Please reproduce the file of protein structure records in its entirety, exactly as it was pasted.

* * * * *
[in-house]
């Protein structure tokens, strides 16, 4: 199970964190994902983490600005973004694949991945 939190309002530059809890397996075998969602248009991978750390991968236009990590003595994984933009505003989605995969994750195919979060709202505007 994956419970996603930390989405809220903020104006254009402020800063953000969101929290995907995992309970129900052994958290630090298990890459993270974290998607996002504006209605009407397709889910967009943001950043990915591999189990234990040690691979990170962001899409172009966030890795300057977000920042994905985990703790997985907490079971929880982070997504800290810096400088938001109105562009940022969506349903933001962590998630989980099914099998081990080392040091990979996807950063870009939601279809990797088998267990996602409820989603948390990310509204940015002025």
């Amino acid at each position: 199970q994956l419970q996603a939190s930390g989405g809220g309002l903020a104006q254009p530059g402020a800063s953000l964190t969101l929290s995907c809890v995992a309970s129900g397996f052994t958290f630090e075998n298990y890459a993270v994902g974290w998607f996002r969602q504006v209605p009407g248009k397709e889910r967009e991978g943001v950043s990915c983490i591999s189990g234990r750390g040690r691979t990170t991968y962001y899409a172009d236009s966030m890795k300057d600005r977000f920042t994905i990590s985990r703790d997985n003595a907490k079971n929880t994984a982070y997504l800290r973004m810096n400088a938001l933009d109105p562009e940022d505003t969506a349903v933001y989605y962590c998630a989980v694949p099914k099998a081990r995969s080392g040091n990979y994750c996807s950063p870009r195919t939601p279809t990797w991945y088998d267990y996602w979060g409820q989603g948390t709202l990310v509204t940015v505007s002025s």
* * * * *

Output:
[in-house]
């Protein structure tokens, strides 16, 4: 199970964190994902983490600005973004694949991945 939190309002530059809890397996075998969602248009991978750390991968236009990590003595994984933009505003989605995969994750195919979060709202505007 994956419970996603930390989405809220903020104006254009402020800063953000969101929290995907995992309970129900052994958290630090298990890459993270974290998607996002504006209605009407397709889910967009943001950043990915591999189990234990040690691979990170962001899409172009966030890795300057977000920042994905985990703790997985907490079971929880982070997504800290810096400088938001109105562009940022969506349903933001962590998630989980099914099998081990080392040091990979996807950063870009939601279809990797088998267990996602409820989603948390990310509204940015002025």
């Amino acid at each position: 199970q994956l419970q996603a939190s930390g989405g809220g309002l903020a104006q254009p530059g402020a800063s953000l964190t969101l929290s995907c809890v995992a309970s129900g397996f052994t958290f630090e075998n298990y890459a993270v994902g974290w998607f996002r969602q504006v209605p009407g248009k397709e889910r967009e991978g943001v950043s990915c983490i591999s189990g234990r750390g040690r691979t990170t991968y962001y899409a172009d236009s966030m890795k300057d600005r977000f920042t994905i990590s985990r703790d997985n003595a907490k079971n929880t994984a982070y997504l800290r973004m810096n400088a938001l933009d109105p562009e940022d505003t969506a349903v933001y989605y962590c998630a989980v694949p099914k099998a081990r995969s080392g040091n990979y994750c996807s950063p870009r195919t939601p279809t990797w991945y088998d267990y996602w979060g409820q989603g948390t709202l990310v509204t940015v505007s002025s």